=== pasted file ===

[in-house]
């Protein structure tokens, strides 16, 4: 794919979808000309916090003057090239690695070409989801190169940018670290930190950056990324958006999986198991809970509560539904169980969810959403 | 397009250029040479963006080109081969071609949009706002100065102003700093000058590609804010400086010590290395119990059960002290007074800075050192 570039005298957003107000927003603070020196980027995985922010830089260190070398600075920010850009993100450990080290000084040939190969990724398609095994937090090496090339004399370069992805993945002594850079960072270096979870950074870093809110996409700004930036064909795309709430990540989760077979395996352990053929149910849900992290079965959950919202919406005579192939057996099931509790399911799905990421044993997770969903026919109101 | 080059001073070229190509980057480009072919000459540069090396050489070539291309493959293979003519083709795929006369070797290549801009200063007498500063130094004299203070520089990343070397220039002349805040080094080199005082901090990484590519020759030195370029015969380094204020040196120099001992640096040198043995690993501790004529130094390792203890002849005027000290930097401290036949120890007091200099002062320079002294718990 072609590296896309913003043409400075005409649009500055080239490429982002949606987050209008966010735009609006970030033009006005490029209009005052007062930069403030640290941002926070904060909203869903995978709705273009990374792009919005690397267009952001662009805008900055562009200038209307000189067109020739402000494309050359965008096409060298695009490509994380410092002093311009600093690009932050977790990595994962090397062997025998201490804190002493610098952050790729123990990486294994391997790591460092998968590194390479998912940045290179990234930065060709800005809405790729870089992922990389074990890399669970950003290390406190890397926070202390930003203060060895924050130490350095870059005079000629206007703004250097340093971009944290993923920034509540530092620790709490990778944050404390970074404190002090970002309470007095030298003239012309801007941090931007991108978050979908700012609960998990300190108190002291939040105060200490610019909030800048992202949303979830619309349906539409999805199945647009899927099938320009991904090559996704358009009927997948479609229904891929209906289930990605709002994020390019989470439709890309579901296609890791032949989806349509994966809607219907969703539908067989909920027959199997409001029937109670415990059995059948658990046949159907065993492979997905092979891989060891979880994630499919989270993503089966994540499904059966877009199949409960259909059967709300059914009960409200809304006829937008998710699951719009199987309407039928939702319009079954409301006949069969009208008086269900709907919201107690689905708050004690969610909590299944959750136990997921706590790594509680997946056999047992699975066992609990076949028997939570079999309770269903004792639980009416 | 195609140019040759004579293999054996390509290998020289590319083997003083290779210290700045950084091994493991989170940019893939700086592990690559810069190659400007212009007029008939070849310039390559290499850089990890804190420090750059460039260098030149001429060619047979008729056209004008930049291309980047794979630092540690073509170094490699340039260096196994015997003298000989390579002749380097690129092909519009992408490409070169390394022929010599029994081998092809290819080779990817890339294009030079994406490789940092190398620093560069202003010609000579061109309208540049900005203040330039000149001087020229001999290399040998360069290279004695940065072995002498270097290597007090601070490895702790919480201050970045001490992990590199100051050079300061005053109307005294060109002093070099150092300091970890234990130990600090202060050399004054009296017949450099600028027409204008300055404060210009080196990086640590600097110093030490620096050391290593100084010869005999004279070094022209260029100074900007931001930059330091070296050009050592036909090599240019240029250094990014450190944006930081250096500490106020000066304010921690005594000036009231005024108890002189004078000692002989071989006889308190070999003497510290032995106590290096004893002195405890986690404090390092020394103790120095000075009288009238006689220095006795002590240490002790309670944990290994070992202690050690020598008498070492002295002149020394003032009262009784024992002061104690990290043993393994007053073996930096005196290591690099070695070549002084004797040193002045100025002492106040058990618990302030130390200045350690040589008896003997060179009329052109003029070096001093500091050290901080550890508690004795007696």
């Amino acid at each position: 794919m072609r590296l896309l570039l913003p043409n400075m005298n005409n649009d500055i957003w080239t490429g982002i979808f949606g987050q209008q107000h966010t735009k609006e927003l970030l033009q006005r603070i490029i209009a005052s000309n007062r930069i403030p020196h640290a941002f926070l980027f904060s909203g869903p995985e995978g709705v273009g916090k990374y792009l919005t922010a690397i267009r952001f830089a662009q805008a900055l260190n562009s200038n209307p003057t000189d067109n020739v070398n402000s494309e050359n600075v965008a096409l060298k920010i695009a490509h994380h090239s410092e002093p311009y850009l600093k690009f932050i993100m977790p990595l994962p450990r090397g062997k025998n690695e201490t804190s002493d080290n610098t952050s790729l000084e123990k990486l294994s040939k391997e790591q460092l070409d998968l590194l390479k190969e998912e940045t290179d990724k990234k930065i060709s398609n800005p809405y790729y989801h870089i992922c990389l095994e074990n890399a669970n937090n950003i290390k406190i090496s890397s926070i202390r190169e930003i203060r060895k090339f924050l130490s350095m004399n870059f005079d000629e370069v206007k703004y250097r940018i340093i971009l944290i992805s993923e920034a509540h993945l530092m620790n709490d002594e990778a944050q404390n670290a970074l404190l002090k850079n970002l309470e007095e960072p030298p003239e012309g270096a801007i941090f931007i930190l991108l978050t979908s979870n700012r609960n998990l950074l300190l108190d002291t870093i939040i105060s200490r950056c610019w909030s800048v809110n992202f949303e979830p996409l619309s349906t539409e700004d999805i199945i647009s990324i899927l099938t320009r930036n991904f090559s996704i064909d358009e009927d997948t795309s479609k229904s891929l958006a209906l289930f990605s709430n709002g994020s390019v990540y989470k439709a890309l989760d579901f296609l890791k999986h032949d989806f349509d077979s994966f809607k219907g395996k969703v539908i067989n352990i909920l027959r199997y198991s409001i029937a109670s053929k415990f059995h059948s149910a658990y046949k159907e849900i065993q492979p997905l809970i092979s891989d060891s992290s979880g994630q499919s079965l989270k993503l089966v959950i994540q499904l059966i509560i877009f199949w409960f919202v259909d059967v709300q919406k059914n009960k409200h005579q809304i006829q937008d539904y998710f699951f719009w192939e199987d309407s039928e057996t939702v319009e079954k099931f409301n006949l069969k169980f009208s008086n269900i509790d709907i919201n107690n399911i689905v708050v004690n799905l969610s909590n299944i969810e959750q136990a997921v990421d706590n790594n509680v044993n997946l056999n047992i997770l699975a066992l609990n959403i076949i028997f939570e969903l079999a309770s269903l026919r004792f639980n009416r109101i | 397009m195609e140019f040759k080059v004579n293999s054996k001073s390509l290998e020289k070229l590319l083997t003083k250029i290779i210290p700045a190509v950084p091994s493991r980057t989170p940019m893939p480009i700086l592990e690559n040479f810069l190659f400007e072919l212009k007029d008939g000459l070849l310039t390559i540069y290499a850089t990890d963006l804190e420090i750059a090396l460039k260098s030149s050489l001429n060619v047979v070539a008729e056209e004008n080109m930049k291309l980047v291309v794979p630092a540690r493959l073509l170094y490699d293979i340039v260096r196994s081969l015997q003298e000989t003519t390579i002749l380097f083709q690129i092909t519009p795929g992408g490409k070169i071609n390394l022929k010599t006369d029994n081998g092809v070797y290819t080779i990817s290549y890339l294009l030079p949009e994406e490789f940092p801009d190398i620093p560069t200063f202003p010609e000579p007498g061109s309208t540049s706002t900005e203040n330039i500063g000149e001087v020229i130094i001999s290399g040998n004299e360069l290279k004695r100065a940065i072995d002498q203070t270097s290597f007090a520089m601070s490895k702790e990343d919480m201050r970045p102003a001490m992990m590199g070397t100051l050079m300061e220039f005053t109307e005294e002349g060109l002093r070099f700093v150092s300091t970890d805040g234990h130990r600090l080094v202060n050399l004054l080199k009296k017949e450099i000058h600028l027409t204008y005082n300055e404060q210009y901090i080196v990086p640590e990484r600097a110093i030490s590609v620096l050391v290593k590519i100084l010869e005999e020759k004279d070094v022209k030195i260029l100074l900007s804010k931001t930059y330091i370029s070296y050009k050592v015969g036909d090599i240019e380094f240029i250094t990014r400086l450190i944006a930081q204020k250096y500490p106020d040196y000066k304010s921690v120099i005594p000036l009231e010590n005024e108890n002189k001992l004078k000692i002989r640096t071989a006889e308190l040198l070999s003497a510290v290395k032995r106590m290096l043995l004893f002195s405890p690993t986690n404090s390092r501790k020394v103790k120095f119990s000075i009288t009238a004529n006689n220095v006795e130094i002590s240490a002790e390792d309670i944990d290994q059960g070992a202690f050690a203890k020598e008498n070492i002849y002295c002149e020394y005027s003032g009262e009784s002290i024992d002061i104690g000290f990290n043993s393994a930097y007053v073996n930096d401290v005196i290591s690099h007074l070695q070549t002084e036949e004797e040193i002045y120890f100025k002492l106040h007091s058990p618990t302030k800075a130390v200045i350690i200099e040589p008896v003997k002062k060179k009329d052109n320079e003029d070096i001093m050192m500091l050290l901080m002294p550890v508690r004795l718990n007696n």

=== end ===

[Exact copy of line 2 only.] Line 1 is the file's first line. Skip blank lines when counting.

């Protein structure tokens, strides 16, 4: 794919979808000309916090003057090239690695070409989801190169940018670290930190950056990324958006999986198991809970509560539904169980969810959403 | 397009250029040479963006080109081969071609949009706002100065102003700093000058590609804010400086010590290395119990059960002290007074800075050192 570039005298957003107000927003603070020196980027995985922010830089260190070398600075920010850009993100450990080290000084040939190969990724398609095994937090090496090339004399370069992805993945002594850079960072270096979870950074870093809110996409700004930036064909795309709430990540989760077979395996352990053929149910849900992290079965959950919202919406005579192939057996099931509790399911799905990421044993997770969903026919109101 | 080059001073070229190509980057480009072919000459540069090396050489070539291309493959293979003519083709795929006369070797290549801009200063007498500063130094004299203070520089990343070397220039002349805040080094080199005082901090990484590519020759030195370029015969380094204020040196120099001992640096040198043995690993501790004529130094390792203890002849005027000290930097401290036949120890007091200099002062320079002294718990 072609590296896309913003043409400075005409649009500055080239490429982002949606987050209008966010735009609006970030033009006005490029209009005052007062930069403030640290941002926070904060909203869903995978709705273009990374792009919005690397267009952001662009805008900055562009200038209307000189067109020739402000494309050359965008096409060298695009490509994380410092002093311009600093690009932050977790990595994962090397062997025998201490804190002493610098952050790729123990990486294994391997790591460092998968590194390479998912940045290179990234930065060709800005809405790729870089992922990389074990890399669970950003290390406190890397926070202390930003203060060895924050130490350095870059005079000629206007703004250097340093971009944290993923920034509540530092620790709490990778944050404390970074404190002090970002309470007095030298003239012309801007941090931007991108978050979908700012609960998990300190108190002291939040105060200490610019909030800048992202949303979830619309349906539409999805199945647009899927099938320009991904090559996704358009009927997948479609229904891929209906289930990605709002994020390019989470439709890309579901296609890791032949989806349509994966809607219907969703539908067989909920027959199997409001029937109670415990059995059948658990046949159907065993492979997905092979891989060891979880994630499919989270993503089966994540499904059966877009199949409960259909059967709300059914009960409200809304006829937008998710699951719009199987309407039928939702319009079954409301006949069969009208008086269900709907919201107690689905708050004690969610909590299944959750136990997921706590790594509680997946056999047992699975066992609990076949028997939570079999309770269903004792639980009416 | 195609140019040759004579293999054996390509290998020289590319083997003083290779210290700045950084091994493991989170940019893939700086592990690559810069190659400007212009007029008939070849310039390559290499850089990890804190420090750059460039260098030149001429060619047979008729056209004008930049291309980047794979630092540690073509170094490699340039260096196994015997003298000989390579002749380097690129092909519009992408490409070169390394022929010599029994081998092809290819080779990817890339294009030079994406490789940092190398620093560069202003010609000579061109309208540049900005203040330039000149001087020229001999290399040998360069290279004695940065072995002498270097290597007090601070490895702790919480201050970045001490992990590199100051050079300061005053109307005294060109002093070099150092300091970890234990130990600090202060050399004054009296017949450099600028027409204008300055404060210009080196990086640590600097110093030490620096050391290593100084010869005999004279070094022209260029100074900007931001930059330091070296050009050592036909090599240019240029250094990014450190944006930081250096500490106020000066304010921690005594000036009231005024108890002189004078000692002989071989006889308190070999003497510290032995106590290096004893002195405890986690404090390092020394103790120095000075009288009238006689220095006795002590240490002790309670944990290994070992202690050690020598008498070492002295002149020394003032009262009784024992002061104690990290043993393994007053073996930096005196290591690099070695070549002084004797040193002045100025002492106040058990618990302030130390200045350690040589008896003997060179009329052109003029070096001093500091050290901080550890508690004795007696």